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52nd Maintenance Group practices ICT, ACE to gain edge on adversaries

U.S. Air Force Staff Sgt. Zachary Ward, 52nd Aircraft Maintenance Squadron load crew team chief, mounts an inert AIM-120 air-to-air to an F-16 Fighting Falcon during an Integrated Combat Turn exercise at Spangdahlem Air Base, Germany, July 17, 2020. Ward ensured the missile properly mounted to the aircraft and then engaged the detent to ensure the missile remained mounted to the aircraft. (U.S. Air Force photo by Senior Airman Kyle Cope)

U.S. Air Force Tech. Sgt. Tyler Ward, 52nd Aircraft Maintenance Squadron dedicated crew chief, marshals an F-16 Fighting Falcon assigned to the 480th Fighter Squadron during an Integrated Combat Turn exercise at Spangdahlem Air Base, Germany, July 17, 2020. The ICT was performed in conjunction with the Wing's implementation of the Agile Combat Employment concept, which is designed to create a more flexible, resilient force. (U.S. Air Force photo by Senior Airman Kyle Cope)

U.S. Air Force Tech. Sgt. Tyler Ward, 52nd Aircraft Maintenance Squadron dedicated crew chief, right, performs fueling operations of an F-16 Fighting Falcon during an Integrated Combat Turn exercise at Spangdahlem Air Base, Germany, July 17, 2020. Ward performed a hot-pit refuel, which is refueling an aircraft with the engines on. (U.S. Air Force photo by Senior Airman Kyle Cope)

U.S. Air Force service members assigned to the 52nd Fighter Wing participate in an Integrated Combat Turn exercise at Spangdahlem Air Base, Germany, July 17, 2020. The ICTs are an efficient method of munitions loading, refueling and minor servicing of the aircraft to reduce the amount of time the aircraft is out of the fight. (U.S. Air Force photo by Senior Airman Kyle Cope)

U.S. Air Force Senior Airman Edgar Casanas, 52nd Aircraft Maintenance Squadron load crew member, finishes installing a cable from an inert AGM-88 High-speed Anti-Radiation Missile to a LAU-118 launcher on an F-16 Fighting Falcon during an Integrated Combat Turn exercise at Spangdahlem Air Base, Germany, July 17, 2020. Part of the ICT method involves loading weapons with the aircraft engine still running, saving time. (U.S. Air Force photo by Senior Airman Kyle Cope)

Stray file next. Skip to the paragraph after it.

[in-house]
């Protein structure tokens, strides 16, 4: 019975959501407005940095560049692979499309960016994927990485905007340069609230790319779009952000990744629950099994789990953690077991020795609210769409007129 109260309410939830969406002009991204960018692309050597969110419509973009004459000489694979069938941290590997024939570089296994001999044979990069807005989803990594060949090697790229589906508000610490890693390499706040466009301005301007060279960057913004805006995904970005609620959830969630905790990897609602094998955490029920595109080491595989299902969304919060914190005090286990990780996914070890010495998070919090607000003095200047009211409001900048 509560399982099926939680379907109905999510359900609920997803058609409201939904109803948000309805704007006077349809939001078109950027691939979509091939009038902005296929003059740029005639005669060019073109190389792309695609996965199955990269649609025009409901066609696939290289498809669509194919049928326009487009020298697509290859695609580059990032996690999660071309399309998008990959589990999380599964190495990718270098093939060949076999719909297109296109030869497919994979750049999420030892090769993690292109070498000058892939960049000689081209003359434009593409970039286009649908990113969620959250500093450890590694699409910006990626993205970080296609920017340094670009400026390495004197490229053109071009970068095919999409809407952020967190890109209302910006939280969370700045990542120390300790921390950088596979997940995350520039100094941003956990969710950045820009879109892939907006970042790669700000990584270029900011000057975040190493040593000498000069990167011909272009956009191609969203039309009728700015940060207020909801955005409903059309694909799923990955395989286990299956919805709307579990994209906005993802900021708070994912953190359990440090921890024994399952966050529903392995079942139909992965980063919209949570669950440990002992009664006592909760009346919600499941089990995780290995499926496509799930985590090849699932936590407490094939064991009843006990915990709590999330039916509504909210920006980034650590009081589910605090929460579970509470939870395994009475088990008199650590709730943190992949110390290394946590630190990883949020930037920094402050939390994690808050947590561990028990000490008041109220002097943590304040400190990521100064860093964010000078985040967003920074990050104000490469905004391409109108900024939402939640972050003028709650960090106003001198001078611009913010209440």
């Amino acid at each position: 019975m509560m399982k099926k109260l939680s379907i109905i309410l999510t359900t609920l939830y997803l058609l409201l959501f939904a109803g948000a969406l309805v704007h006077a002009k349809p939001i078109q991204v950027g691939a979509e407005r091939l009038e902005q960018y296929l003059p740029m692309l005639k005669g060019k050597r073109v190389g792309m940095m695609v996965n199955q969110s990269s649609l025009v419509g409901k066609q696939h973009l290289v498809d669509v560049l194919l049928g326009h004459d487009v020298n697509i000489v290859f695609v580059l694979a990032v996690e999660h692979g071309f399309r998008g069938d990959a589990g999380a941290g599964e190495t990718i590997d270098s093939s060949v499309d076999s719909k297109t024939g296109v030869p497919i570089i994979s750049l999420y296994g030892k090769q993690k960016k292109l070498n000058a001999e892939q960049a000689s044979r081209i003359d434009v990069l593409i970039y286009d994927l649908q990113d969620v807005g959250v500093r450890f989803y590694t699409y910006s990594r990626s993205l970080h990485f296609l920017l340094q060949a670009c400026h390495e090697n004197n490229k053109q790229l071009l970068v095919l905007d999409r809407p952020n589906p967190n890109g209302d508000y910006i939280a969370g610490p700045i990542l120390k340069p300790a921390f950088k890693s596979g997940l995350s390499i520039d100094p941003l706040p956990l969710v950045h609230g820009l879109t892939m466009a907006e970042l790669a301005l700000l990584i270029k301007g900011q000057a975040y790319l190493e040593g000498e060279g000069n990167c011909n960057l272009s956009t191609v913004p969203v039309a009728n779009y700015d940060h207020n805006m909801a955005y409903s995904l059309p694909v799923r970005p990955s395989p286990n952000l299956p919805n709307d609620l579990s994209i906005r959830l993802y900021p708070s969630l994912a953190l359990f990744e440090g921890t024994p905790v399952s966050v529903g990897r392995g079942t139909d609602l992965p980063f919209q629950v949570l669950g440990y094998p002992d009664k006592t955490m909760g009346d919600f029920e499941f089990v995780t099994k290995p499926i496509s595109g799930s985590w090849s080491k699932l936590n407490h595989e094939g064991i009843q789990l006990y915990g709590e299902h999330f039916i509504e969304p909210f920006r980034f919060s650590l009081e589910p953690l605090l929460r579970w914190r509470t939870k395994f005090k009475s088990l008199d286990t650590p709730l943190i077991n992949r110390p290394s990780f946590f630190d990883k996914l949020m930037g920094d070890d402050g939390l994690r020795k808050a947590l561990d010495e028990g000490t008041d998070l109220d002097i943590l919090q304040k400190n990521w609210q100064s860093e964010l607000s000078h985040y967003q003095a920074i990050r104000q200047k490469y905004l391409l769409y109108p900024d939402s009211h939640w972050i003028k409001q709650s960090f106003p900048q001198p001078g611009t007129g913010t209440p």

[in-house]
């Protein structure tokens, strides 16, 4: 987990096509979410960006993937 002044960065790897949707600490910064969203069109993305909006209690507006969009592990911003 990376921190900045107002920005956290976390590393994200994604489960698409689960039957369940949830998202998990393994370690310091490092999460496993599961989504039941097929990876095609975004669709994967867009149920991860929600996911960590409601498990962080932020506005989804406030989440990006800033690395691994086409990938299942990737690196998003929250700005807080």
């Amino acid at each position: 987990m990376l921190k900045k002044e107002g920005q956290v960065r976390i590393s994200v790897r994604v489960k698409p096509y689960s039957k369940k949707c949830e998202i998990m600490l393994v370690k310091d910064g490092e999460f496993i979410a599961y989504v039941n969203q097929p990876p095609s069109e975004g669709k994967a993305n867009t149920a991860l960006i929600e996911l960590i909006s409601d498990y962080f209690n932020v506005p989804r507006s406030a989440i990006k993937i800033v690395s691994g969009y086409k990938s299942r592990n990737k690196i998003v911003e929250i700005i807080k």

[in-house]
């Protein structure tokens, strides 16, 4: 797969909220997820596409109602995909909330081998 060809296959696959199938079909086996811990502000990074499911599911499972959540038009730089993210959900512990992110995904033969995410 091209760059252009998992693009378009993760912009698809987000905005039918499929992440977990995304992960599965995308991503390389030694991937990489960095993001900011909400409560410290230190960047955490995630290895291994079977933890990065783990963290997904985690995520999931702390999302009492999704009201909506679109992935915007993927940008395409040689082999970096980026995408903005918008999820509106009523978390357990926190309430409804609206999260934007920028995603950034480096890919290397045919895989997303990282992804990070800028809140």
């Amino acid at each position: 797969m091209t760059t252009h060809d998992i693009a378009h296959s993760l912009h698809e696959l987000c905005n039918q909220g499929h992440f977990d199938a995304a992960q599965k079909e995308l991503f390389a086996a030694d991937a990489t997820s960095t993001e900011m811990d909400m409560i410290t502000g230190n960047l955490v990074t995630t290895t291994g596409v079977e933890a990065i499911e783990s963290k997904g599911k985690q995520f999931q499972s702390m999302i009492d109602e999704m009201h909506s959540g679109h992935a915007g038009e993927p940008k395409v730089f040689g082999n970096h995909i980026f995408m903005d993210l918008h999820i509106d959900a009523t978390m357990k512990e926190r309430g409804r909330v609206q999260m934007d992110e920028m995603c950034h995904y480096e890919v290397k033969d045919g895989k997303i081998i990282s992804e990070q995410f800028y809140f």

U.S. Air Force Staff Sgt. Zachary Ward, 52nd Aircraft Maintenance Squadron weapons load crew chief, loads an inert AGM-88 High-speed Anti-Radiation Missile onto an F-16 Fighting Falcon, while Senior Airman Edgar Casanas, 52nd AMXS load crew member, prepares a LAU-129 for mounting an inert AIM-9X sidewinder air-to-air missile during an Integrated Combat Turn exercise at Spangdahlem Air Base, Germany, July 17, 2020. ICTs have been previously used to empower the Air Force mission and are being incorporated into Agile Combat Employment efforts to increase capabilities. (U.S. Air Force photo by Senior Airman Kyle Cope)

SPANGDAHLEM AIR BASE, Germany --

Members of the 52nd Maintenance Group practiced their Integrated Combat Turn capabilities in conjunction with the 52nd Fighter Wing’s implementation of the Agile Combat Employment concept at Spangdahlem Air Base, Germany, July 17, 2020.

The ICTs establish an efficient method for munitions loading, minor servicing, and refueling of the aircraft while its engines are still running. This reduces the time the jet is on the ground.

“ICTs are a process that have been around for a long time and are being brought back across the Air Force to give us a competitive edge on our near-to-peer adversaries,” said U.S. Air Force Tech. Sgt. Jason Jaramillo, 52nd MXG lead standardization crew member.

These capabilities have been used in the past to empower the Air Force mission. Now, these ICT methods, as well as multi-capable Airmen, can be applied to ACE.

“The ICTs are significant in that they allow us to load and return the aircraft in a fraction of the time that it usually takes,” Jaramillo said. “This ultimately increases sortie generation whether it be for home base training or real-world employment. ACE is significant in that it gives us a way to increase force generation capabilities in a contested environment as well as reducing our dependency on operating at a main base. The ACE concept will also prepare our people to be more flexible and multi-capable Airmen.”

By applying ICT tactics crews are able to diminish the amount of time aircraft are out of the fight.

U.S Air Force Tech. Sgt. Aaron Taylor, 52nd MXG lead standardization crew team chief said that in an ICT a jet can be reloaded in significantly less time than in a non-ICT reload where the jet would have to go back to the parking spot, shut down, and restart after– a much longer process.

The weapons standardization section assists in the facilitation of ACE and is the focal point for all ICT training.

“We at WS developed a program and planned how Spangdahlem will train as well as implement the ACE and ICT concepts,” Jaramillo said. “We will also certify all the personnel involved in the ICT operation along with maintaining their re-occurring proficiency training and records. As Weapons Standardization, our main responsibilities are to establish munitions loading standards, procedures, and policies to support mission requirements.”

Spangdahlem AB plans to continue the collaboration between the ACE and ICT programs.

“We are trying to incorporate the ICT portion into ACE at least once a month so we can keep this going,” Taylor said.